E.E. King is a painter, performer, writer, and biologist - She’ll do anything that won’t pay the bills, especially if it involves animals. Find her at www.elizabetheveking.com and amazon.com/author/eeking. "The Night Library" is in Short Circuit #04, Short Édition's quarterly review.

Image of Short Circuit - Short Circuit #04
I heard it before I saw it, a jingling of bells like the soundtrack to a corny Christmas movie. Then out of the mist rolled a small carriage, round and bright as a converted pumpkin. Florescent paintings of outlandish birds, fantastical butterflies and exotic flowers vined up its curving sides. Each leaf and every feather were edged in iridescence and shifted between violet and gold with the slightest of movements. The coach was pulled by a small, sturdy donkey, as black as a starless, moonless night. He shook his head and whinnied, though, in greeting or warning, I couldn't tell. But he looked harmless, so I patted him on the nose and walked up the bright blue steps that had mysteriously dropped from entryway to ground. The door swung open as soon as I touched it. The interior was well-lit, redolent with ink and the musty coffee-chocolaty scent of unopened books. Behind the small beige desk at the entryway sat an old woman. I knew at once she was a librarian. Her grey hair was pulled back tightly from her smiling face. A pair of tortoiseshell pince-nez perched delicately on her angular nose like two small, round birds. Her washed-out blue, hand-knit cardigan sweater was open, revealing a neat button-down white shirt, pewter-green tweed skirt, and sensible black rubber-soled shoes with dark, thick wool stockings. Around her neck hung a golden key.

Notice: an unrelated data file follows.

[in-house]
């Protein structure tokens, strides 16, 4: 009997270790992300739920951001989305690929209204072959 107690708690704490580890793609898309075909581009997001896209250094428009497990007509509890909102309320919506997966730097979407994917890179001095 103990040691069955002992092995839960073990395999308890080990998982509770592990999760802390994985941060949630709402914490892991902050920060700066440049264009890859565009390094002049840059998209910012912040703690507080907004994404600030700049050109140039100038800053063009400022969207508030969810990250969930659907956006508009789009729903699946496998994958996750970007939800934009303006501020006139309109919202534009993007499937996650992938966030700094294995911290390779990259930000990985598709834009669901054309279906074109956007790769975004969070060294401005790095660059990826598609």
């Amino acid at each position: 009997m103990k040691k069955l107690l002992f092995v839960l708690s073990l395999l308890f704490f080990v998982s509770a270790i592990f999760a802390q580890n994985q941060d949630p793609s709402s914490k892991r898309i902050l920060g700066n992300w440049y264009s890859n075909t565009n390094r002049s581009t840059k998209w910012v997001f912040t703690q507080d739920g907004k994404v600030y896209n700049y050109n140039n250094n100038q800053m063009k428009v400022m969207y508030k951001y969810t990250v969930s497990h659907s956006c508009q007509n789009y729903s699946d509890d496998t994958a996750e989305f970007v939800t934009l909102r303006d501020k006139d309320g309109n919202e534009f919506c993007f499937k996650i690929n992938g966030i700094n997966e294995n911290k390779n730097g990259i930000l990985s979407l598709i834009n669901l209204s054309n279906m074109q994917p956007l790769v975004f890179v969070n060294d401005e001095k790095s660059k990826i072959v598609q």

"Welcome to the Library of Unwritten Books," she said. "I am Agnus Inkhorn, librarian."
The library overwhelmed me. Rows and rows of unknown pages dwindling off into infinity like an undiscovered country.
"How many unwritten books are there?" I asked.
"More every day," she said. "Millions are dreamed each night and forgotten every morning."
"Are these all dream novels?"
"Oh no, only a few people dream whole novels in their sleep, most dream short stories at best, and still more dream nonsense. But a few," the old woman sighed. "A few are pure genius."
"Do you get to read them?" I asked.
"Oh no. No one does."
"Then how do you know they're genius?"
"How do you know you're in love?" She smiled.
"Are lost books here too? Like the Library of Alexandria?"
"No, that's a different division." She ticked them off on her fingers. "There's the Library of Burned Books. The Library of Destroyed Novels. Did you know that Steinbeck's first work was eaten by his dogs?"
"Oh no," I gasped.
"Oh yes, and a good thing too. It was pure drivel. It gave the Great Dane diarrhea, the Dalmatian indigestion and almost killed, Sydney, the pug. He'd always had a delicate digestive system, a keen ear for dialog, and just couldn't stomach glutinous prose. Let's see then..." she continued counting, "there are Novels Imagined in Comas, The Half-finished, but Fully Plotted and Abandoned Novels, The Books Lost in Computer Crashes, The Library of First Drafts, The Library of Second Drafts, The Unfinished but Not Yet Completely Discarded Novels... But here, we only carry the completely unwritten, but fully planned ones."
It was my turn to sigh. I had more than a few of those.
She nodded. "Yes, there are two shelves devoted exclusively to you."
My heart swelled with pride. "May I see them?" I asked.
"Look, but don't touch," she pointed. Pale and soft and squeezed together like uncooked loaves on a baker's oven, my unwritten books stood, waiting for a pen.

"What happens if I write one?"
"They move back into your drawer, err–" she checked a notepad, "your computer hard drive."
"What are your favorites?" I asked, wondering if mine might be among them.